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Tips for Laying Engineered Wood Flooring in your Home
Tips for Laying Engineered Wood Flooring in your Home
Whether you’ve got a tired, old carpet or some linoleum that’s seen better days, upgrading to a beautiful wood floor will be nothing short of transformational.
While solid wood reigned supreme for centuries, many homeowners today are opting for engineered wood flooring, an alternative crafted from either softwood, plywood or high-density fibreboard and topped with a veneer of real wood.
Engineered wood boasts a number of benefits over solid wood, including underfloor heating compatibility and a lower price tag. It’s also much easier to install, making it ideal for budding DIYers.
Here, we outline some tips for laying engineered wood flooring in your home.
Choose your installation method
There are several installation options for engineered wood flooring, but the one that’s best for you will depend on the type of subfloor you’ll be laying your flooring over.
In a glue-down installation, the boards are glued directly onto the subfloor using a wood flooring adhesive. This method should be used if your subfloor is made from screed, concrete or chipboard.
In a ‘floating’ installation, the boards are secured to each other, rather than to the subfloor. This method is suitable for a range of subfloors, including concrete, screed, chipboard, wood and plywood. However, you can’t float a floor directly on top of joists, as the surface needs to be solid or flat for floating to be effective.
When using nails for installation, a powered flooring nailer is used. The nails go through the side of the plank and into the subfloor. This method works well for wood and plywood subfloors. It can also be used for installing flooring over a joist subfloor, provided the subfloor is at least 18mm thick.
Stock your toolkit
Before you begin installing your flooring, you’ll need to make sure you’ve got all the tools and equipment for the job.
Aside from some top quality engineered wood flooring, you’ll need a moisture meter and spirit level for checking the subfloor before you begin installing your floor, and protective equipment such as knee pads and safety goggles.
A tape measure, saw, pencil, hammer, knife and floor fitting kit will be needed to install the floor, and you’ll also want some threshold strips to finish the look once your flooring has been fitted.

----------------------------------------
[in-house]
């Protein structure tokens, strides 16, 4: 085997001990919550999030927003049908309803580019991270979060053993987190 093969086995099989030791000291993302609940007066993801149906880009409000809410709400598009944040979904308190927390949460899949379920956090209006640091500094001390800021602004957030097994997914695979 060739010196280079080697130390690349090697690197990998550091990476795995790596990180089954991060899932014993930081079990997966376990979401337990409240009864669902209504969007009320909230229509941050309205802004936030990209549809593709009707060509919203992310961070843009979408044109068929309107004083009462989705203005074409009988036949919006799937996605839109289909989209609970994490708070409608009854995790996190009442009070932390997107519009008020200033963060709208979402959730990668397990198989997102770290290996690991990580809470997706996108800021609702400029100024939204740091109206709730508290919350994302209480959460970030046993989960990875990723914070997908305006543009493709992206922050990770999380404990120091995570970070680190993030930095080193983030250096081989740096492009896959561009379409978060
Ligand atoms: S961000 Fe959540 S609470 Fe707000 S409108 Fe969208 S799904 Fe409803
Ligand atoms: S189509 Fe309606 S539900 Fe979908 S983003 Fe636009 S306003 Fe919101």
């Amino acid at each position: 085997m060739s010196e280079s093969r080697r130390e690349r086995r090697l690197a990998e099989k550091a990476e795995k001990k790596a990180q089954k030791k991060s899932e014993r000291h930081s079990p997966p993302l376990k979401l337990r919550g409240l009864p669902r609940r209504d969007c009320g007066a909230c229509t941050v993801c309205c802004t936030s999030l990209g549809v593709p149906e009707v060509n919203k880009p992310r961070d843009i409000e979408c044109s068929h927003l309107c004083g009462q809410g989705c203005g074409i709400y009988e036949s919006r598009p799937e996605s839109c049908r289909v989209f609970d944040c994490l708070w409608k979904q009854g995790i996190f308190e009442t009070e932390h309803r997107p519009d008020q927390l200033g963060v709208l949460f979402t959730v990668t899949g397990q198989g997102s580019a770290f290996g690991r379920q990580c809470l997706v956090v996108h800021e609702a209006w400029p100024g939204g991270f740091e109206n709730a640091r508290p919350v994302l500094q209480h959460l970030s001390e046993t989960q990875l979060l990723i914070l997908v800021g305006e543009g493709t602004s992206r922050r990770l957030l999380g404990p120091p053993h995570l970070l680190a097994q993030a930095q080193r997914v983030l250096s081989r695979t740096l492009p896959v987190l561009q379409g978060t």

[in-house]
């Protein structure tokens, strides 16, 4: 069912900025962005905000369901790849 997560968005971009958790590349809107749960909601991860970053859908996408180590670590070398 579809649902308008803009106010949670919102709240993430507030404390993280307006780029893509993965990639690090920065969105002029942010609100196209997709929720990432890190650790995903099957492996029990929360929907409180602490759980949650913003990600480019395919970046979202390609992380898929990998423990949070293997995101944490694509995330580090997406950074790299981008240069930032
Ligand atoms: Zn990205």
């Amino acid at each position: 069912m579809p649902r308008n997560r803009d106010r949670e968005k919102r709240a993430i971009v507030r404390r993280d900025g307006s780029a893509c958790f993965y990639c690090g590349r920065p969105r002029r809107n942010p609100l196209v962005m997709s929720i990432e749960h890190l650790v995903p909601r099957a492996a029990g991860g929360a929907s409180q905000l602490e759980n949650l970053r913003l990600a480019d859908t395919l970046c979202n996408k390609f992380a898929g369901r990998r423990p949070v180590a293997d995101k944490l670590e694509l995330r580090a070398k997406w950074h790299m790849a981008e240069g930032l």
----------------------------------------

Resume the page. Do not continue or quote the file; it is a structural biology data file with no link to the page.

Depending on the installation method you’re using, you may need some additional items, such as underlay and PVA joint glue (for floating installation), a flooring gun and nails (for nailing installation) or wood flooring adhesive (for glue-down installation).
Prepare your subfloor
Laying a new floor isn’t something you can just jump straight into. It’s crucial to take the time to properly prepare the area where your floor will be fitted to ensure you get the best results.
Remove any dust and debris from the subfloor, including any nails that are sticking out. Once the area is clean, you’ll need to check the moisture content of the subfloor using your moisture meter. Your flooring installation guide should specify the acceptable moisture content range for your subfloor.
If you’ve got the right result from your moisture reading, you can move on to checking your subfloor is even. You’ll want your subfloor to be completely flat with a maximum height variation of 3mm over 1 metre in length to ensure you achieve an even finish.
If your subfloor is too uneven to install your flooring over, there are a few things you can do to fix it. You can use a levelling compound or apply chipboard or plywood over the top. Your flooring supplier will be able to advise you on the best course of action for your subfloor.
Acclimatise your floor
Before you can begin laying your flooring, you’ll need to leave the planks to ‘acclimatise’. To do this, take your flooring in its unopened packaging and place it in the room where you plan to install it, ensuring the room temperature is between 15-25℃.
Stack the packs so that the air and humidity in the room can circulate evenly, supporting approximately every half metre to prevent the flooring from bowing or warping. Leave the planks stacked in the room for 3-5 days.
This process allows the moisture in the wood time to adjust to the moisture levels in the air and gives the planks time to shrink or expand as needed, which reduces the risk of any major changes to their size and shape after they’ve been installed.
Check your planks
The final step before you begin laying your new flooring is to check the appearance of each plank. Engineered wood is a natural product, which means it’s likely there will be some variation in the colours and patterns found in the planks.
It’s worth playing around with the different planks to work out how you’d prefer to arrange them before you start securing them into place.
Checking the planks will also allow you to identify any natural imperfections, such as knots or rings. Depending on the look you want to achieve, you may prefer to reserve any significantly imperfect planks for offcuts or wastage.
Get results with these handy tips
Hopefully this article has helped you get a good idea of what to keep in mind when installing your own engineered wood flooring. From properly preparing your subfloor to acclimatising your planks; if you follow these tips, you should have your beautiful new floor fitted in no time!